Almost from the beginning it became obvious that this site (one that we called "Mineral Relay") wasn't the best choice: The terrain gently slopes down toward the river for several miles before ending in a dramatic cliff cut by a road that is treacherous when wet. While the land above is well above the river, inspection on a topographical map reveals that even the top of the cliff is at an elevation that is well-below much of the terrain surrounding the river both up and downstream.
Nevertheless, during our 2-day exploration we left the beacon up and
noted how well it covered wherever we went - as long as we stayed
It provided somewhat spotty coverage in the direction of Grand View
somewhat better coverage at Dead Horse Point, and was easily heard at
Needles, Anticline and Canyonlands Overlooks on the east side of the
The coverage of a radio site above Mineral Canyon (but not in the exact same spot as the test beacon) was one of those that I'd carefully noted while I was on the rescue boat in 1996 and this is shown on the map. I never did find anywhere on the river that was extremely well-covered by this site, but was not too surprising owing to the fact that radio site itself was set back some distance from the edge of the cliff and did not have a direct view of the river. While not likely at the very same site, another repeater was set up at the top of the cliffs near Mineral Canyon during the 2005 Friendship cruise and Kelly, KV7V, on one of the rescue boats, reported results similar to those seen here.
One of the sites tried in 1996 and/or 1997 by Chris, KB7TPO, was in the area of Spring Canyon Point. With this site, just upstream from Bowknot Bend, it was hoped that some of the more difficult-to-reach places along the upper Green would be covered. As can be seen from the coverage map, the results were mixed.
While it was encouraging that the signal was observed even at Green
River, the signals were very weak and spotty until several miles up
Tenmile Canyon. Not surprisingly, coverage around Bowknot Bend
very good, but by the time one reached Mineral Canyon, they were weak
spotty again. Note that the extent of coverage below Mineral is
as the temporary station at Spring Canyon was only online for a day and
that the rescue boat that I was on did not go below Mineral canyon
it was in operation.
For several years, John, W7CWK, stayed at the Willow Flat campground during the cruise and set up a relay station. The idea of this station was to provide some coverage of the lower Green river and the area around the confluence.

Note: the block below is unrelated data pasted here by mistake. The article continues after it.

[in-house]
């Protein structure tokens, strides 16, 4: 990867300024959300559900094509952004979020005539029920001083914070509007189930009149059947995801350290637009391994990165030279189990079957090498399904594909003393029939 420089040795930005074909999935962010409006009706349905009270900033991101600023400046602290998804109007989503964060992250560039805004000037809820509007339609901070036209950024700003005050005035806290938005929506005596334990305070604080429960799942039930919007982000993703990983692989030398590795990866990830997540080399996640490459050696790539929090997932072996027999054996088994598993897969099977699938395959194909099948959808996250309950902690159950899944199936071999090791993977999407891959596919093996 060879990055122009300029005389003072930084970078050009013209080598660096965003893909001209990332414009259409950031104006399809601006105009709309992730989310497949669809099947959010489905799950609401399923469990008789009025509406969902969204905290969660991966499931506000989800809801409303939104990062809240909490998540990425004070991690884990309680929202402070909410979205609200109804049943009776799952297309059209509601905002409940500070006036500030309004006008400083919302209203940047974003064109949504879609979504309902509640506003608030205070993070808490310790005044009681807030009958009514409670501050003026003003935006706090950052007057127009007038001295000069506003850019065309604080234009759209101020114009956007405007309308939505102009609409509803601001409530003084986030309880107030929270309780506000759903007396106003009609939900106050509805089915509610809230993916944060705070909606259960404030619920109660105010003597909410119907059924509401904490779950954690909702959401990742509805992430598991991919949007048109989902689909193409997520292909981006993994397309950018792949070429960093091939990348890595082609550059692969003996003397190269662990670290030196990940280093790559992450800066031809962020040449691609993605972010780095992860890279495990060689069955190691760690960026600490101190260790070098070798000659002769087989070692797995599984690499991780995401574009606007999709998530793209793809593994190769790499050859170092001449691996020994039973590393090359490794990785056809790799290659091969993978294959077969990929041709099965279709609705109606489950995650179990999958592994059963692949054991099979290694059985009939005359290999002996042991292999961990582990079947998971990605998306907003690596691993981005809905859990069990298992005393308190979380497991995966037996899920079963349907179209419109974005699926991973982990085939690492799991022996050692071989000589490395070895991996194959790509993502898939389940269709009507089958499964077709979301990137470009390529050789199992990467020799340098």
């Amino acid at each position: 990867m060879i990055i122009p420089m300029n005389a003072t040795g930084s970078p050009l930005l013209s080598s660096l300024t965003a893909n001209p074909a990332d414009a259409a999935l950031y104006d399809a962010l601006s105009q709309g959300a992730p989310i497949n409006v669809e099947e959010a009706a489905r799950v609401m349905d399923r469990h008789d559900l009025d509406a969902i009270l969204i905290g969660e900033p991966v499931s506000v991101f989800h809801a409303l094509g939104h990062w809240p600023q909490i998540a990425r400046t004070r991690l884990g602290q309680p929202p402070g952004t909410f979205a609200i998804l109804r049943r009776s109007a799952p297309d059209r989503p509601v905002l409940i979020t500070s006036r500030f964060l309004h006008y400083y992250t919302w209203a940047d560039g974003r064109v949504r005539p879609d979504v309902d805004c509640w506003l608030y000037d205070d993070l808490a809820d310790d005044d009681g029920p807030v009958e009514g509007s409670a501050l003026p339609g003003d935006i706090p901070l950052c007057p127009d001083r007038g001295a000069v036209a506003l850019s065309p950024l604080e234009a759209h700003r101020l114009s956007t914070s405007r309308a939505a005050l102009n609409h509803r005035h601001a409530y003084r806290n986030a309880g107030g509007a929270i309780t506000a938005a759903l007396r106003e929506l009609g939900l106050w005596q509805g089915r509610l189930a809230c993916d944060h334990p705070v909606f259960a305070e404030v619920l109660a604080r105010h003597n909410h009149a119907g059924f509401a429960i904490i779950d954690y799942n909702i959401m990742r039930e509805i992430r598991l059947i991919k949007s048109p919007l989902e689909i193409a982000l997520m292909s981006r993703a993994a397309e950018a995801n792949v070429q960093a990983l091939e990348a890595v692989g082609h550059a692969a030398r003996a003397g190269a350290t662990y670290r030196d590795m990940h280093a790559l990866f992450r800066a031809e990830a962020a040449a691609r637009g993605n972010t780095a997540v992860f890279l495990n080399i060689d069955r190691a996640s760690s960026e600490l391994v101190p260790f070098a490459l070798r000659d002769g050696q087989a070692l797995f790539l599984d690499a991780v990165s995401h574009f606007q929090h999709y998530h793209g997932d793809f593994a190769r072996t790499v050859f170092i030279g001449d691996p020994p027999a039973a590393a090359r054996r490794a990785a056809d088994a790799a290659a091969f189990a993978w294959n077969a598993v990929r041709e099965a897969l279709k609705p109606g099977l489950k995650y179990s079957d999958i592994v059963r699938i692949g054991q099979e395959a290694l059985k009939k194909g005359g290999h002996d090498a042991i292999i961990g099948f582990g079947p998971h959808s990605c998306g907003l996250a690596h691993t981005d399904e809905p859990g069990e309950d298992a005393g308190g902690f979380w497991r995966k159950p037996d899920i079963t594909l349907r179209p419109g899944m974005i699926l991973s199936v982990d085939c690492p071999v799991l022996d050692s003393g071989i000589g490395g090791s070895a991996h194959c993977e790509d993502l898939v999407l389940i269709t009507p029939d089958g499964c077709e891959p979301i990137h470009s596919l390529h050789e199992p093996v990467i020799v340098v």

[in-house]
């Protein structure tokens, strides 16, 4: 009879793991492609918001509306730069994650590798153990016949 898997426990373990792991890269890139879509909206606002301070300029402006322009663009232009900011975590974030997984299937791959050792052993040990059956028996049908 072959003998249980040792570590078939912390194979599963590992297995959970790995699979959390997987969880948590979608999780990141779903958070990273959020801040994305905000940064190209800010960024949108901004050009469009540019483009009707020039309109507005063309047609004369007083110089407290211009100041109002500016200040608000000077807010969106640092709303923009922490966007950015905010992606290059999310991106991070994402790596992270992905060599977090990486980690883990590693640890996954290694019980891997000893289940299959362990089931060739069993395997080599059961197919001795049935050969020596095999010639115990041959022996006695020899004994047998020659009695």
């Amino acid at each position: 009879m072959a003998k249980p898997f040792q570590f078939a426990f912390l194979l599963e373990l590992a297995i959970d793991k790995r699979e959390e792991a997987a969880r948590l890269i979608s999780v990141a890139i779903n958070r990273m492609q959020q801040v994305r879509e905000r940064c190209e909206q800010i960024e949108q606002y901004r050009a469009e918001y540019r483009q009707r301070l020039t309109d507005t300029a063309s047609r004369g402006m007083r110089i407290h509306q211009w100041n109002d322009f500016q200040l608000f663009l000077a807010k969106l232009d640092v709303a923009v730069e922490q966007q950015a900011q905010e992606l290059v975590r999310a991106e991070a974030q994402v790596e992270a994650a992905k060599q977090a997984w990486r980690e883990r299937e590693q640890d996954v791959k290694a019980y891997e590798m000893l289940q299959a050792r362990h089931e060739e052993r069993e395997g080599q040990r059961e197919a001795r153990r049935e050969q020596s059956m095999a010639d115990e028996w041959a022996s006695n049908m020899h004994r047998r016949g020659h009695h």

As can be seen from the map, the coverage of this relay begins somewhere below Bowknot bend and extends a short distance up the Colorado river through the confluence. To date, it had provided, by far, the best coverage of the southern end of the Green, making possible "other-than-HF" communications with the boats stationed at the confluence.
It wasn't without its drawbacks, however: On at least one occasion, John had been hassled by the Park Service ranger who insisted that he remove the antennas he'd put on a mast at his trailer at the campsite, a position contrary to that of one of her colleagues earlier in his stay. Since the Panorama Point site has been used, no operations have occurred at this site.
The "discovery" of this site was somewhat serendipitous. On our April 1996 "investigation" trip (the one during which we operated our test beacon from near Mineral Point) we went over to the area of the Needles Overlook to survey possible sites in that neighborhood. Clearly, Needles overlook was a possibility. If we could get the blessings (and appropriate permission) of the authorities, we envisioned that we could set up a system at or near the Needles Overlook campground. We also investigated Anticline Overlook, a site that also commanded a good view of the Colorado River gorge - but it was farther north than we'd liked and the view southward toward the confluence was somewhat blocked by the terrain.
In driving south from Anticline Overlook we noticed on the map the notation indicating a dirt road and a place called "Canyonlands Overlook." After locating the then-unmarked and undistinguished turnoff from the main road, we followed the path to its end and found ourselves at a cliff edge with a very good view up and down the Colorado River - with the bonus (for someone staying there for a few days) of there being a standard-issue cinder-block outhouse!